In Michigan, truckers are legally required to keep detailed logbooks of the hours they drive. These books are to ensure that a motorist does not drive too many hours straight and become fatigued—which would, naturally, increase the risk of a crash. Unfortunately, many truckers do not input accurate information into their logbooks, which violates both federal laws and company rules.
As a result, there are often direct connections between Michigan truck accidents and falsified logbooks. When a truck driver intentionally logs incorrect hours to earn more money, they place both themselves and others at risk, as well as leave themselves to be considered liable in the event of a crash.
Therefore, if you were injured in a crash with a truck, it might be essential to hire a skilled lawyer to help investigate how an accident happened. If it is determined that a trucker faked their logged hours, their fatigue might have caused a crash, meaning you might be able to recover compensation against them in a civil lawsuit.
The Regulations on Keeping an Accurate Record
The U.S. Department of Transportation (DOT) has passed regulations to keep both truck drivers and all other motorists on the road safe. According to the DOT, commercial truck drivers are only allowed to drive 11 hours at a time, after which, they must rest for at least ten consecutive hours before resuming their route.
Additionally, once a driver resumes their duties, they may not drive more than 14 consecutive hours. During the course of seven to eight days, they may not drive more than 60 or 70 hours. Then, a trucker may restart their schedule after seven or eights days—only after taking 34 hours of break time.
As a result, when a truck driver falsifies their logbooks and continues driving passed their restricted hours, they might not only cost their employer a significant amount of money, but they are engaging in an illegal act and violating DOT regulations.
Why Truckers Forge Logbooks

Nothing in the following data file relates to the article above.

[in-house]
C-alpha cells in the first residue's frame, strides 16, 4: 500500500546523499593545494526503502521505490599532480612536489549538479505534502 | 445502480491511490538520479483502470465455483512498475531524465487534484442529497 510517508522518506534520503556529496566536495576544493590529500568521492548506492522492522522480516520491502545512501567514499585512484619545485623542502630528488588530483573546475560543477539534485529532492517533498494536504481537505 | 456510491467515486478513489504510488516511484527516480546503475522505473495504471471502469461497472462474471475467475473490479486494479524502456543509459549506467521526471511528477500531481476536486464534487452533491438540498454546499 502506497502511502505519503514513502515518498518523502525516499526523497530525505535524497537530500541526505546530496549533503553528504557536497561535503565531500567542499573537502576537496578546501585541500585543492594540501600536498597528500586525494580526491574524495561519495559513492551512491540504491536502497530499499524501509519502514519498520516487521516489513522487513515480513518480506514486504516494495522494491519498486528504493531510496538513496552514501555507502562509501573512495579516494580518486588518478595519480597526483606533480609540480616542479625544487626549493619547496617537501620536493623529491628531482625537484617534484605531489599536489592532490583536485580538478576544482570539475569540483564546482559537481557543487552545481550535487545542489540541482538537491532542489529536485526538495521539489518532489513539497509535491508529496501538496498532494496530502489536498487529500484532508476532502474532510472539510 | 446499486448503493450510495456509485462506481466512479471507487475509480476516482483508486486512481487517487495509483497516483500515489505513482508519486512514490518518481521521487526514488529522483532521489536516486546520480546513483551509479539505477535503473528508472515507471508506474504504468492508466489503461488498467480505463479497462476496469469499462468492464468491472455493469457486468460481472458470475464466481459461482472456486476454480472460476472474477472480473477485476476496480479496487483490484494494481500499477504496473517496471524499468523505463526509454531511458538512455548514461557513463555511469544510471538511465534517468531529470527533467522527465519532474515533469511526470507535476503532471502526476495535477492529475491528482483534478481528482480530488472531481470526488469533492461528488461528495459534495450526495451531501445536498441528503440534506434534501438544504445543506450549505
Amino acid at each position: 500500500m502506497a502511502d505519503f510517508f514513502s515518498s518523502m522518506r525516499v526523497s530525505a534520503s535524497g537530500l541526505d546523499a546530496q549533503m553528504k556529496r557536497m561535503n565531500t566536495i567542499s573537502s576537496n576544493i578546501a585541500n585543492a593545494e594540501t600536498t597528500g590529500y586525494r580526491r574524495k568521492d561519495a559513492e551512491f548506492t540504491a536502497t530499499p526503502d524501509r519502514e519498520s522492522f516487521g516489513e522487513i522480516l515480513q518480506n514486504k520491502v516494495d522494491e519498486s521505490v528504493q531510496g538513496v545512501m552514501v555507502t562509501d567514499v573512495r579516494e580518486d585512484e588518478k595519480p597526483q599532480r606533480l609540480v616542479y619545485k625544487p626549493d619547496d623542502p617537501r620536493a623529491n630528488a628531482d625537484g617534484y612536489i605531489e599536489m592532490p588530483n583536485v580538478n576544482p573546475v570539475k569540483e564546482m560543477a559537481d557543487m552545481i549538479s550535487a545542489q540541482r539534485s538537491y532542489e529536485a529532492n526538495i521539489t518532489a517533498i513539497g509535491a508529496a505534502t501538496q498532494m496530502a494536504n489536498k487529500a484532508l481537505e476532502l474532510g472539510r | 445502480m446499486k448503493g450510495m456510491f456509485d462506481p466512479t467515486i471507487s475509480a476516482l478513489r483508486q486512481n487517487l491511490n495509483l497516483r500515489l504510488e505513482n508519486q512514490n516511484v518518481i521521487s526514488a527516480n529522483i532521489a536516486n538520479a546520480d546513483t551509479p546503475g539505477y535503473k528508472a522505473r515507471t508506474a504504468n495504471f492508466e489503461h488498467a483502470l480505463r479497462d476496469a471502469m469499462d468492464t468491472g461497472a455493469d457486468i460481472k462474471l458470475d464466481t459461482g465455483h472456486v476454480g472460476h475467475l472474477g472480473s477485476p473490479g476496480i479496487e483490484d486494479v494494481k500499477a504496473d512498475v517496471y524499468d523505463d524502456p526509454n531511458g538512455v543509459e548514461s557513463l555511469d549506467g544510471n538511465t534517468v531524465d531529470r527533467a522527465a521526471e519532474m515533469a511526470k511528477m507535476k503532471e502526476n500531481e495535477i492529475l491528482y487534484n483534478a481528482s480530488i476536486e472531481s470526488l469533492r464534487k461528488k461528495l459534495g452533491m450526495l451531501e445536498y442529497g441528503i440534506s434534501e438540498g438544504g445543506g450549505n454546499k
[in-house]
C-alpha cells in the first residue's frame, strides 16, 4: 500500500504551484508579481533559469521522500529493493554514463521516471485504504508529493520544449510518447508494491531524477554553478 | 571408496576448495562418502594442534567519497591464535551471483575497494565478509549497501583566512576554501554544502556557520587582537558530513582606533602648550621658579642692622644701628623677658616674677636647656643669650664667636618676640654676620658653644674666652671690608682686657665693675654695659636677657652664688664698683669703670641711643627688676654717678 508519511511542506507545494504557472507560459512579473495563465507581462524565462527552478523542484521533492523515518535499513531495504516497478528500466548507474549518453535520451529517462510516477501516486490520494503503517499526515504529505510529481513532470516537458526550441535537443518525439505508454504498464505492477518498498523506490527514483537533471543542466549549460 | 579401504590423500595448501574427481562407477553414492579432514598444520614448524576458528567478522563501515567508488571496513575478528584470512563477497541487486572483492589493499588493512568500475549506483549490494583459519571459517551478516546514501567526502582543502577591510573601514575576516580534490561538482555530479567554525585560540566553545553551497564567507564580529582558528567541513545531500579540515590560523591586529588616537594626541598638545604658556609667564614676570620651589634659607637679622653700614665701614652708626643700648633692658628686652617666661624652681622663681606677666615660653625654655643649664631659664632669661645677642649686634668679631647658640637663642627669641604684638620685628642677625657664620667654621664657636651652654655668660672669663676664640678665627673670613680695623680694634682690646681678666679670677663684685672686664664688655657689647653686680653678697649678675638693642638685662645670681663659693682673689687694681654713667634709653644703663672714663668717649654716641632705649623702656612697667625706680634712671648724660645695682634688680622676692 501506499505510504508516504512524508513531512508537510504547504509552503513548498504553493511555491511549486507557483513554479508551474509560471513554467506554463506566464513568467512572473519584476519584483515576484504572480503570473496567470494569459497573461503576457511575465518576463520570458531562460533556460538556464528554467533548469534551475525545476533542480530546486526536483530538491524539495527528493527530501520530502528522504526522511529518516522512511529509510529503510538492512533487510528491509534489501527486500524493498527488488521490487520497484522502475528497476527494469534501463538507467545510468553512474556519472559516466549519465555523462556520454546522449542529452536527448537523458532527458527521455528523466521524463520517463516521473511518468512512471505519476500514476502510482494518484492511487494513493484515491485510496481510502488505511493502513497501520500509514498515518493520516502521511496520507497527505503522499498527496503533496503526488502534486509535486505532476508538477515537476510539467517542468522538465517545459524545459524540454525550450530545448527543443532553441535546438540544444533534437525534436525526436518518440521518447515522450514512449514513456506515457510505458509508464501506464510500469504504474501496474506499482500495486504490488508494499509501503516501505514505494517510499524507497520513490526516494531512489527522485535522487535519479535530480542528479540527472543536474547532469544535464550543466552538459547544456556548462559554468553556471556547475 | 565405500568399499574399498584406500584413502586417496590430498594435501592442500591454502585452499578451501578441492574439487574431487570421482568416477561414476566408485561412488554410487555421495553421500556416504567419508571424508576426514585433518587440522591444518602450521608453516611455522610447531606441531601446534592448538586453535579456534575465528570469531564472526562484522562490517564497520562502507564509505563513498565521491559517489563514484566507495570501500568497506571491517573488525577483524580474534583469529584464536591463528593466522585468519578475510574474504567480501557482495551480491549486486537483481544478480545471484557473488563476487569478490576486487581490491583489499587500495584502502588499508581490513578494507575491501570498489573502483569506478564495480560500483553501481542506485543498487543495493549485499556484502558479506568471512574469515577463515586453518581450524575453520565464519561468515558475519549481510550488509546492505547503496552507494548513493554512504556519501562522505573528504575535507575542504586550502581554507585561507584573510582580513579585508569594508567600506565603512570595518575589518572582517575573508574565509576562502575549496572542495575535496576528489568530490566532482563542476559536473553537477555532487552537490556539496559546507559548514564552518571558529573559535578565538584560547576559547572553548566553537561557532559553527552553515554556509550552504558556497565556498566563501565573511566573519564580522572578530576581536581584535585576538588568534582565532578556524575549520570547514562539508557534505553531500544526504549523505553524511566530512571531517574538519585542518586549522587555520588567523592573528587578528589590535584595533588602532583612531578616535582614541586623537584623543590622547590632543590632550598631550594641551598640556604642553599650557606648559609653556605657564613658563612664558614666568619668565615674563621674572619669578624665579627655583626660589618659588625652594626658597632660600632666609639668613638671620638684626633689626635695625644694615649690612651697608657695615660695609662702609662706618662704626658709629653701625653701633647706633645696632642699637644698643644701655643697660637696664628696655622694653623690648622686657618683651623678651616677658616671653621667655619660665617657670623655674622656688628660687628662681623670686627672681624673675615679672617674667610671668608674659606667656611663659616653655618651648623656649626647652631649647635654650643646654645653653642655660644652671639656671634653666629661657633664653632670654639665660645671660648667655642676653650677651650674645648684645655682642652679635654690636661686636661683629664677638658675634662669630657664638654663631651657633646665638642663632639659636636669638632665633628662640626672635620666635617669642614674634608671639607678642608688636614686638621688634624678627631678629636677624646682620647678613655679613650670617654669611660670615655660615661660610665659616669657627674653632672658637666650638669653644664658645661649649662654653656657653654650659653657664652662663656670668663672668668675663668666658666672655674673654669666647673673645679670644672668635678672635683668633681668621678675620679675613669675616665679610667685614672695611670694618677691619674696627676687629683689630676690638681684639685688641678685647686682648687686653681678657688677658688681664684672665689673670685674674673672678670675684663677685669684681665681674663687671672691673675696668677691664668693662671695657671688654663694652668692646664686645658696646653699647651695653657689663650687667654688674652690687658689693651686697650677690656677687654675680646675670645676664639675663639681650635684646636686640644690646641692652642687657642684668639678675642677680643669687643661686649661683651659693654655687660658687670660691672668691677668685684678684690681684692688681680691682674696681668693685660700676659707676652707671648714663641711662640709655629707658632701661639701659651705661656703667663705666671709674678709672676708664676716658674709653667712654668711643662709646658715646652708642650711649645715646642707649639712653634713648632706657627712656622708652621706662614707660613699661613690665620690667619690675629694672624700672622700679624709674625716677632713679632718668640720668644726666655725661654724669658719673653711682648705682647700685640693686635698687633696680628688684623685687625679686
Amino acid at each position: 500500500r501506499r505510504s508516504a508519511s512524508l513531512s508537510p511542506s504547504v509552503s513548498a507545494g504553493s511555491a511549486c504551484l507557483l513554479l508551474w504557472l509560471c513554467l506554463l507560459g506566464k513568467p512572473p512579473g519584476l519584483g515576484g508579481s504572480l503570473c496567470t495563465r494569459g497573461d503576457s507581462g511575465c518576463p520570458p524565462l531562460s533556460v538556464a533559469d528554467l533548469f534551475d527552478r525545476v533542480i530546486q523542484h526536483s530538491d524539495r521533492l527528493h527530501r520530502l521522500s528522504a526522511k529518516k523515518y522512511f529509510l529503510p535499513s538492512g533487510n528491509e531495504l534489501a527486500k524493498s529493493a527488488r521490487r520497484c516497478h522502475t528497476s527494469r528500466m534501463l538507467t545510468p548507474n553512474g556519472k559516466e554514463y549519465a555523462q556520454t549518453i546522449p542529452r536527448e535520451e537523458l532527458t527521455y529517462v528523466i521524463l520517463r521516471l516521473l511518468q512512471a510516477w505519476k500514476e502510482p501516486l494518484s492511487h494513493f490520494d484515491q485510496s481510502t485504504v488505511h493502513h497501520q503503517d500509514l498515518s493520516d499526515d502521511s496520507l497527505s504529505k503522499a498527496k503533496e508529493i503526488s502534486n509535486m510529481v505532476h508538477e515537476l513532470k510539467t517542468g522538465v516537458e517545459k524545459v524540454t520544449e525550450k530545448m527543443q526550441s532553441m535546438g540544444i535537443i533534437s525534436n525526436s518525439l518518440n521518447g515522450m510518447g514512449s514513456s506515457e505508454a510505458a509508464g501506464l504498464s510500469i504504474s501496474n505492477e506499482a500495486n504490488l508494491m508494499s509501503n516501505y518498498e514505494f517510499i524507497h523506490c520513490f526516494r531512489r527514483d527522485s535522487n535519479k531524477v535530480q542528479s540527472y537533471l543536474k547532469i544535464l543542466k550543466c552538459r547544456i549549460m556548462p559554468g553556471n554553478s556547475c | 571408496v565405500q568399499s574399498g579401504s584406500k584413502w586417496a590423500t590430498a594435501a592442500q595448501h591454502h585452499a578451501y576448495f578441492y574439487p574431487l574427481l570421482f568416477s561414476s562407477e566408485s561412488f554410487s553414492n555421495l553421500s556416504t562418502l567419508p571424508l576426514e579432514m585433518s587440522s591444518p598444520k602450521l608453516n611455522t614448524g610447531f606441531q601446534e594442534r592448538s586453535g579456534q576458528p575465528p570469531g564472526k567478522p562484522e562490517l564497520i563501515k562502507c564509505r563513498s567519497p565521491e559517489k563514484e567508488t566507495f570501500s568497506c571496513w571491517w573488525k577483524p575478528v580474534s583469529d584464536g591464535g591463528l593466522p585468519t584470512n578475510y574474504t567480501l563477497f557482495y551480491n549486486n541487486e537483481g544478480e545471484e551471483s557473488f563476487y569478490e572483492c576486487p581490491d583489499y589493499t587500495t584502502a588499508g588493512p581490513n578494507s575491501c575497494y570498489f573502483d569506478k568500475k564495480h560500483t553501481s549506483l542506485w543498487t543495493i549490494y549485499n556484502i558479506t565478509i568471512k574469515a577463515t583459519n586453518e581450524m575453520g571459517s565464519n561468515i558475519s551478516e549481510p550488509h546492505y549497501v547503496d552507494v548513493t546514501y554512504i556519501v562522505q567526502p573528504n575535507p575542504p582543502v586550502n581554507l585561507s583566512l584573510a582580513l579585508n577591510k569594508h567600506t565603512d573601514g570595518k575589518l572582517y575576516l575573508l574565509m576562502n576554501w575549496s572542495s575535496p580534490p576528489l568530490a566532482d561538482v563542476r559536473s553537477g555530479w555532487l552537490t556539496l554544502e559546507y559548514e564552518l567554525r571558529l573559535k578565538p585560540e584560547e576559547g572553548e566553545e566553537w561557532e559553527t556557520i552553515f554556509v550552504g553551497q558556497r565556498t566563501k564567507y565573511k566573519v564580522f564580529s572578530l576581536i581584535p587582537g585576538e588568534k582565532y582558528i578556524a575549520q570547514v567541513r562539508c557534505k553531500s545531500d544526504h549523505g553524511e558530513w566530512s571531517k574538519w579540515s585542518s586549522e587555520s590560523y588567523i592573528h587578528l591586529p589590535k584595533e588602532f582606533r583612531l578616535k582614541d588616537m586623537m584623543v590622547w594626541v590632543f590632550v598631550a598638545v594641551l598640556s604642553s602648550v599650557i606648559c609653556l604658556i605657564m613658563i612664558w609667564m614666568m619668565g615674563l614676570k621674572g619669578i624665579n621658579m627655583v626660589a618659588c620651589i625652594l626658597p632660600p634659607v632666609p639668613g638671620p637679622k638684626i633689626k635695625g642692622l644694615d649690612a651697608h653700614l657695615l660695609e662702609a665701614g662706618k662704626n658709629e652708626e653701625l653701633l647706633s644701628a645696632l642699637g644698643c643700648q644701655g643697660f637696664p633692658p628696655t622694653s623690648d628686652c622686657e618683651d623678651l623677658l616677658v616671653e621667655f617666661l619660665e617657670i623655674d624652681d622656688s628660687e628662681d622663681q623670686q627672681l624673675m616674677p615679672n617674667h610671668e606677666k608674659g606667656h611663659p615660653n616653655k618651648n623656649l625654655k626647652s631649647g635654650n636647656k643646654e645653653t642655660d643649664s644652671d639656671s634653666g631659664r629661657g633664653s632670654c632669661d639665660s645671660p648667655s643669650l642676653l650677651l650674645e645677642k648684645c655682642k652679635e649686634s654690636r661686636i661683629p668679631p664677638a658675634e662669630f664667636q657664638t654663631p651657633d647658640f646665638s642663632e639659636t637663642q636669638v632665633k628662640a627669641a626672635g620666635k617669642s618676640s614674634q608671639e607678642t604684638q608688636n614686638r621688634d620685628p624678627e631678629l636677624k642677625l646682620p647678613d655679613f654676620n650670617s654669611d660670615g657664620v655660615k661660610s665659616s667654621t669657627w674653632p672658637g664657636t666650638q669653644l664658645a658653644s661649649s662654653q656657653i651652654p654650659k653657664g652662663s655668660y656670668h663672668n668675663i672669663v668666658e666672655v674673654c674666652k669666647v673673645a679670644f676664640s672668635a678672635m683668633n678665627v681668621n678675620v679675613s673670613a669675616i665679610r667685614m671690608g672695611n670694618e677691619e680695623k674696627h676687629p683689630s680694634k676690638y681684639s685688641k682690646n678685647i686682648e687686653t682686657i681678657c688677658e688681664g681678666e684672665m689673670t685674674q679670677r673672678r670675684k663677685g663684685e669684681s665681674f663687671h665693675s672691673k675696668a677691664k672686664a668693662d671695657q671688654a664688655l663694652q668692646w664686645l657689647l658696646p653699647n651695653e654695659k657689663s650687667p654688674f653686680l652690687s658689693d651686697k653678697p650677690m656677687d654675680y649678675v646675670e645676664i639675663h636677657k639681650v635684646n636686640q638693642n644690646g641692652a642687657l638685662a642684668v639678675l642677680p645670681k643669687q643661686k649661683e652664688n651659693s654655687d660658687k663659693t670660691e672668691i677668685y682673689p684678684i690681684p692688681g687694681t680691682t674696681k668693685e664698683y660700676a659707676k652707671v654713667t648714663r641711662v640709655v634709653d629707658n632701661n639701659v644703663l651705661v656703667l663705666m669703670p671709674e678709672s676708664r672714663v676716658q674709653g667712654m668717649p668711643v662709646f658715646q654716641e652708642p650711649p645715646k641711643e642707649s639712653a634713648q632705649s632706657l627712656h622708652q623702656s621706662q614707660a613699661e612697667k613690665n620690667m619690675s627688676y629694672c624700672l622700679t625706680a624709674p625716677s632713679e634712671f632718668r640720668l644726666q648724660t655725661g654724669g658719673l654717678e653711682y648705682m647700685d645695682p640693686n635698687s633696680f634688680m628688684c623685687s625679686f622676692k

While truck drivers might falsify their logbooks for a variety of reasons, some are more common than others and often have to do with money. A trucker might also forge their logged hours for any of the following reasons:
- A trucker may not be paid for unloading or loading time, because these hours can count towards their driving limits and impact their earnings
- Drivers are typically paid by the mile—this means the more they drive, the more they can earn
- There is a charge for insurance premiums and drivers are often responsible for making payments on their own trucks—if they do not have any work, they may not be able to make these payments
Connecting Logged Driving Hours to a Truck Accident Claim
As previously mentioned, there is often a strong correlation between a truck crash in Michigan and a later-discovered logbook that has been falsified. Because truckers often forge logbooks to continue driving, fatigue often becomes a serious problem. By being deprived of sleep, a person will be less alert, have slower reflexes, and even hallucinate while driving. Furthermore, an exhausted truck driver might fall asleep behind the wheel, virtually guaranteeing an accident will occur.
Because of this, an experienced attorney could work with an injured motorist to study the logbooks of the truck driver involved in a crash and see if hours have been forged. If so, this might be clear legal grounds for determining the fault of the crash rests with the trucker.
How an Attorney Might Help to Assess a Michigan Truck Accident Case Involving Falsified Logbooks
When truckers disregard DOT rules and federal regulations, they should be held liable for any crash that happens as a result. If you were injured in a collision with a negligent truck driver, you might benefit from reaching out to a lawyer to discuss how Michigan truck accidents and falsified logbooks are connected and how to proceed during a claim. Call a knowledgeable attorney at Buckfire & Buckfire, P.C. to discuss your legal options further.
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